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Voluntary Redress Schemes for Infringements of Competition Law

  • United Kingdom
  • Competition, EU and Trade - Competition e-briefings



One of the key developments in competition law in 2015 has been the enactment of the Consumer Rights Act 2015 (the “CRA15”). On 3 August 2015, the provisions of the CRA15 relating to the introduction and approval of voluntary redress schemes were brought into force.  Where a business offers such a redress scheme, those affected by an infringement of competition law established by the Competition and Markets Authority, sectoral regulators (with concurrent competition powers – such as OFGEM and OFWAT), or the European Commission (the “Authority”) are able to claim compensation through such a scheme without the need to pursue litigation in the courts. The quid-pro-quo for this is that businesses offering such a scheme could benefit from a reduction in the fines imposed by the Authority for their infringement of up to 20%.

The Regulations

On 3 August 2015, the provisions of the CRA15 relating to the introduction and approval of voluntary redress schemes were brought into force by the Consumer Rights Act 2015 (Commencement No.2) Order.  Following this, on 5 August 2015, the Competition Act 1998 (Redress Scheme) Regulations 2015 (the “Regulations”) were published. The Regulations set out the steps that the Authority must follow when considering applications for redress schemes under the Competition Act 1998 and will come into force on 1 October 2015.

Article 4(1) of the Regulations provide that the Authority may only approve a redress scheme if it:

(i) has been devised in accordance with the process specified in the Regulations (the “Required Process”);

(ii) contains all of the information required by the Regulations (the “Required Information”); and

(iii) contains all of the terms required by the Regulations (the “Required Terms”).

In order to satisfy the Required Process, any person or business wishing to offer a scheme must appoint a Chairperson who will then appoint members of the Board. The Chairperson and the Board will then develop the terms of the scheme, such as the level of compensation to be offered, against the background of the relevant matters. According to article 5(7) of the Regulations, the relevant matters include evidence of the loss, the identity of those entitled to compensation under the scheme, the scheme’s application process, and how those entitled to compensation will be notified of their entitlement.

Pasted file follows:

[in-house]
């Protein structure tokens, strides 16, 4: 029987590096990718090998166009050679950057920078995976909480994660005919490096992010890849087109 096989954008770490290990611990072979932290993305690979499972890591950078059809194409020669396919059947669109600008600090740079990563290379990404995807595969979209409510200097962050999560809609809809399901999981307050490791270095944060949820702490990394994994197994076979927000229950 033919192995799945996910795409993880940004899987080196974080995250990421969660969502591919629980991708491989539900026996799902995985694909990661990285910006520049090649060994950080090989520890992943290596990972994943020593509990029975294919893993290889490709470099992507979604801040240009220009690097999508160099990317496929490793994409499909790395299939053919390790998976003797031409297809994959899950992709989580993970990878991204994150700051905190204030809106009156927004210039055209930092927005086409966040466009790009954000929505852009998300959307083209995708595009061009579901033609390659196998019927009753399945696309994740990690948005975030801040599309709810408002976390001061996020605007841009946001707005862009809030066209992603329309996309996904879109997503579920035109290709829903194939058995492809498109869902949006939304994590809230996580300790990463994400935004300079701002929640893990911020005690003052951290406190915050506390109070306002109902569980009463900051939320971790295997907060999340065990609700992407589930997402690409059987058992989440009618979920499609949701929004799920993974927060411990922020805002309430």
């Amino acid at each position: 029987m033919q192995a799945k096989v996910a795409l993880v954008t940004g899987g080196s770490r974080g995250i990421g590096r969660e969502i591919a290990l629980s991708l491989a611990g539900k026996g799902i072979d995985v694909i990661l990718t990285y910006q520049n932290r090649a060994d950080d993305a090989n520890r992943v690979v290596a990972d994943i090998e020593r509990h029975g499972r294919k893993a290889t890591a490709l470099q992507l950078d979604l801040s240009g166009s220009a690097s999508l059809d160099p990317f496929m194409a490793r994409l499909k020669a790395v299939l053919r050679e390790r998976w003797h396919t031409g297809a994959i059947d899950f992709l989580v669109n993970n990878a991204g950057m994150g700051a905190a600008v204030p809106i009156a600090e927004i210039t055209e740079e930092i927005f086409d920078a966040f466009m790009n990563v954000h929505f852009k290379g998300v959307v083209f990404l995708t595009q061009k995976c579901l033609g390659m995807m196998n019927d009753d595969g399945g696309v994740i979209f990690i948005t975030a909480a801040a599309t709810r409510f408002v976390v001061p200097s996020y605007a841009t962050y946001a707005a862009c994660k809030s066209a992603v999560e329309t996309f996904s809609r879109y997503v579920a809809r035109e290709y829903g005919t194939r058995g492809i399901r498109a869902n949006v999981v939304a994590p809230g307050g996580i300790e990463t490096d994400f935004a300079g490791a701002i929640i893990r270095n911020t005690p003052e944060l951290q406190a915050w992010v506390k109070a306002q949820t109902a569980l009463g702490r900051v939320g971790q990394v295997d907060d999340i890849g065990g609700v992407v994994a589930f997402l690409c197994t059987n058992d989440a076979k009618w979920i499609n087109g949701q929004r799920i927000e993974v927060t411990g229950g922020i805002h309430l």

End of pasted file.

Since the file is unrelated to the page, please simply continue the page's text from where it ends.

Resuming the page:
Article 6(1) of the Regulations sets out what is needed to satisfy the Required Information obligation. The Required Information includes the names of the Chairperson and Board members along with confirmation that none of them have any conflicts of interest. Also required are details surrounding access to information, the application process including time frames, and details of an independent complaints process for those applying for compensation under the scheme.

The Required Terms are set out in Article 7 of the Regulations which provides that a scheme must include terms stating that a third party may not submit a claim under the scheme on behalf of those entitled, and that the scheme will operate for at least a 9 month period.

CMA Guidance

On 14 August 2015, the CMA published its guidance on the power to encourage competition law-breaking businesses to voluntarily pay compensation to victims (the “Guidance”). The Guidance makes it clear that an application for approval of a voluntary redress scheme may be made prior to an infringement decision by the Authority. Approval will only be given, however, at the time of or following an infringement decision.

The Guidance lists the potential advantages of approved schemes. The principal advantage is to ensure that the schemes offer a statutory process by which both consumers and businesses can gain access to compensation more quickly and easily without the costs of litigation. Businesses setting up schemes may also reap the benefit of reduced reputational damage in relation to their infringements as a result of early resolution of any claims.

The schemes will act as an alternative form of dispute resolution (ADR) and will sit alongside forms of private action including follow-on actions and stand-alone actions. The Guidance notes that the willingness (or otherwise) of claimants and defendants to consider ADR will be relevant to the Competition Appeal Tribunal (the “CAT” ) in relation to issues such as costs orders.


These provisions form part of only a number of changes to the competition litigation landscape which will come into effect in October 2015.  The overall intention of the changes is to encourage greater private enforcement of competition law in England & Wales, in particular by individuals and SMEs, an objective which is also being pursued at EU level.  Other changes include the introduction of an ‘opt-out’ class action mechanism before the CAT as well as various amendments to the jurisdiction and procedures of the CAT in order to make it a more attractive forum for competition law claims.